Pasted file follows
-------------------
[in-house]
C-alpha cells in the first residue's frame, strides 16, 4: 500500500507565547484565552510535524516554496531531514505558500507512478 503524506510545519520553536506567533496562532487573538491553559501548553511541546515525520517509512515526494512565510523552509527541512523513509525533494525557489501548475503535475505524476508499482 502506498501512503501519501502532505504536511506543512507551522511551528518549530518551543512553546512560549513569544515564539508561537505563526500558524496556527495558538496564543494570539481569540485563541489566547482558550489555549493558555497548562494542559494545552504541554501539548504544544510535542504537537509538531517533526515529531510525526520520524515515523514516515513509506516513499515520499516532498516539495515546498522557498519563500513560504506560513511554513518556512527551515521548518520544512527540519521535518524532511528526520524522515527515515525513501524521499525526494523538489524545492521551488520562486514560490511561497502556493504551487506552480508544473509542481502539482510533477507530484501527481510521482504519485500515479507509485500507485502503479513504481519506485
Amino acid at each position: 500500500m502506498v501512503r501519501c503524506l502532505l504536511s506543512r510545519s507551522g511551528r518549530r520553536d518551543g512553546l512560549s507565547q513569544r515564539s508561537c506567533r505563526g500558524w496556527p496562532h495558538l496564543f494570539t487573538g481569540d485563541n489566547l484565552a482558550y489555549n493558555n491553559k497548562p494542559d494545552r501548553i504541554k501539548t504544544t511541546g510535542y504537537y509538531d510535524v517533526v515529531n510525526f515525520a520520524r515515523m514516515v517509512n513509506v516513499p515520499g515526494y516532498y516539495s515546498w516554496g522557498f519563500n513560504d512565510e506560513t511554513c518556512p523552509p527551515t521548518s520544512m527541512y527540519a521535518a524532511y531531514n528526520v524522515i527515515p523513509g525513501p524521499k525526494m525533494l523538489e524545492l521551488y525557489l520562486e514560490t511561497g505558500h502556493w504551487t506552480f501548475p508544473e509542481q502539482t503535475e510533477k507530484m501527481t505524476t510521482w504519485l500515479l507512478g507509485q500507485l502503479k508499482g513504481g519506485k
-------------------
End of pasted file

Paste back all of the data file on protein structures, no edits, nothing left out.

[in-house]
C-alpha cells in the first residue's frame, strides 16, 4: 500500500507565547484565552510535524516554496531531514505558500507512478 503524506510545519520553536506567533496562532487573538491553559501548553511541546515525520517509512515526494512565510523552509527541512523513509525533494525557489501548475503535475505524476508499482 502506498501512503501519501502532505504536511506543512507551522511551528518549530518551543512553546512560549513569544515564539508561537505563526500558524496556527495558538496564543494570539481569540485563541489566547482558550489555549493558555497548562494542559494545552504541554501539548504544544510535542504537537509538531517533526515529531510525526520520524515515523514516515513509506516513499515520499516532498516539495515546498522557498519563500513560504506560513511554513518556512527551515521548518520544512527540519521535518524532511528526520524522515527515515525513501524521499525526494523538489524545492521551488520562486514560490511561497502556493504551487506552480508544473509542481502539482510533477507530484501527481510521482504519485500515479507509485500507485502503479513504481519506485
Amino acid at each position: 500500500m502506498v501512503r501519501c503524506l502532505l504536511s506543512r510545519s507551522g511551528r518549530r520553536d518551543g512553546l512560549s507565547q513569544r515564539s508561537c506567533r505563526g500558524w496556527p496562532h495558538l496564543f494570539t487573538g481569540d485563541n489566547l484565552a482558550y489555549n493558555n491553559k497548562p494542559d494545552r501548553i504541554k501539548t504544544t511541546g510535542y504537537y509538531d510535524v517533526v515529531n510525526f515525520a520520524r515515523m514516515v517509512n513509506v516513499p515520499g515526494y516532498y516539495s515546498w516554496g522557498f519563500n513560504d512565510e506560513t511554513c518556512p523552509p527551515t521548518s520544512m527541512y527540519a521535518a524532511y531531514n528526520v524522515i527515515p523513509g525513501p524521499k525526494m525533494l523538489e524545492l521551488y525557489l520562486e514560490t511561497g505558500h502556493w504551487t506552480f501548475p508544473e509542481q502539482t503535475e510533477k507530484m501527481t505524476t510521482w504519485l500515479l507512478g507509485q500507485l502503479k508499482g513504481g519506485k